Growing Your Own Food

Growing Your Own Food

Planting seeds indoors. Grow herbs inside. Prepare for spring by planting tomato seeds indoors for planting in your vegetable garden in early spring.
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Question by dvds: why are my tomato plants wilting and dying?
The tomatoes on the plants have mold on the bottom. The tomatoes are the size of grapes. the leaves and stems have been wilting and dying for the past 5 days. before that they were doing great. I haven’t been doing anything different. I always water them in the morning when the soil is almost entirely dry. They are in really really big pots on a balcony. please respond as soon as possible. thanks
The name of the varieties I am growing are red zebra, pineapple, and patio.

Best answer:

Answer by MARK
If you’re watering them everyday, you’re over watering them.

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  1. Looking good. Lucky you! We’re not far from you but our home is anti-solar
    aligned with nothing south facing. I think that you’ll be planting out a
    good month early this spring – given that we’ve been 3.5 to 4.5C above
    average every winter month.

  2. You’re over watering them. once the plant buds fruit you need to cut back on the water so it will use what it has to grow the fruit and not the plant. if it has enough sun then the water wont sit and rot the bottom. if that doesn’t work it might already be too late. if the leaves have spots you might have tomato spotted leaf virus. though it sounds like you could have a fungus since this is happening so quickly. possibly verticillium. i would google both tomato spotted leaf virus, verticillium and crown rot and see what pics look closest to your plants.

  3. It sounds like you have Blossom end rot. It’s caused by an inability to extract calcium from the soil usually because the ph is too acidic. Adding some hydrated lime to the soil will moderate the ph but your plants might already be past the point of recovery. Also be sure that the soil doesn’t dry out completely but if you have to water every day your pots may be too small. Major fluctuations in wetness and dryness are always problematic with tomatoes.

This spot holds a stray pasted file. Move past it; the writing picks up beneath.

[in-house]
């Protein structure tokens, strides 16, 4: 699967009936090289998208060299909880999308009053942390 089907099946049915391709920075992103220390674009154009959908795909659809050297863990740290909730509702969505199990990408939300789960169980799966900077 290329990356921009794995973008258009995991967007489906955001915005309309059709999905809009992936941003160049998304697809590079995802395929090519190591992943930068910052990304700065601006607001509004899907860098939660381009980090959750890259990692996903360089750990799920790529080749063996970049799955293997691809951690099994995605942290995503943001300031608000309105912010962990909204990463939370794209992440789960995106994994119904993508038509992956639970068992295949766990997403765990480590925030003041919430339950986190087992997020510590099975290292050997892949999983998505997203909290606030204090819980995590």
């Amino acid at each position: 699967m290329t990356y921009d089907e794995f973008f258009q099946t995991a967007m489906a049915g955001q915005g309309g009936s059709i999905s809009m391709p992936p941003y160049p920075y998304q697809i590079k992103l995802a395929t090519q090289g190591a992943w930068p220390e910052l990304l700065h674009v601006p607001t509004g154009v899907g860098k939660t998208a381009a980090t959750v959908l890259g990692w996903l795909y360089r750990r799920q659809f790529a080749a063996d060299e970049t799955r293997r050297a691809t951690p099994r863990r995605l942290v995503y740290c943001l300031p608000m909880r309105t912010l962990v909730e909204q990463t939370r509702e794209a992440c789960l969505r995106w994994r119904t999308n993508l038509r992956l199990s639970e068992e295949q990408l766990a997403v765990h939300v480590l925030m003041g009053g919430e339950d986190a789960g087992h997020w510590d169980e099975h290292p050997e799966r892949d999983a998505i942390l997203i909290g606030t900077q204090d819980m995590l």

4. Mold is a sign of over watering!! Your drowning them!!

  5. it is blossom end rot, they have a spray for it in the garden stores. add calcium to your soil next year.

  6. Tomatoes are very sensitive to damp conditions and in humid weather or drizzly rain they often get tomato blight. Do yours have brownish blotches on the fruits and leaves? Tomato blight is caused by fungal spores carried on the wind which infect tomato plants when the foliage and fruit is damp. I’m afraid there’s nothing you can do about it, it spreads very rapidly and the fruit won’t be any good. Very disappointing.

    Next year, you may find you avoid it if you can keep the plants dry, ie under cover. I grow mine under an overhanging porch roof. Always water the soil, never the leaves. Prune out the large leaves at the base of the plants once the bottom trusses have set, to increase airflow and ventilation, again to help keep the foliage and fruit dry. don’t crowd them together, each plant should grow separate from the next, so no leaves touch.

    P.S (Edit) doesn’t sound like blossom end rot to me. With this you get hard black patches on the end of the fruits and you don’t say anything about this.

    If the soil is ‘almost entirely dry’ each day by the time you water them it sounds as if they’re in too small pots. Tomatoes grow to be really big plants and each one needs a separate pot at least the capacity of half a large bag of compost. Also you can try putting the base of the pots in saucers of water about 2ins deep. The water will run through the dry compost, fill the saucers, and the plants can draw on it and gradually soak it up when needed.

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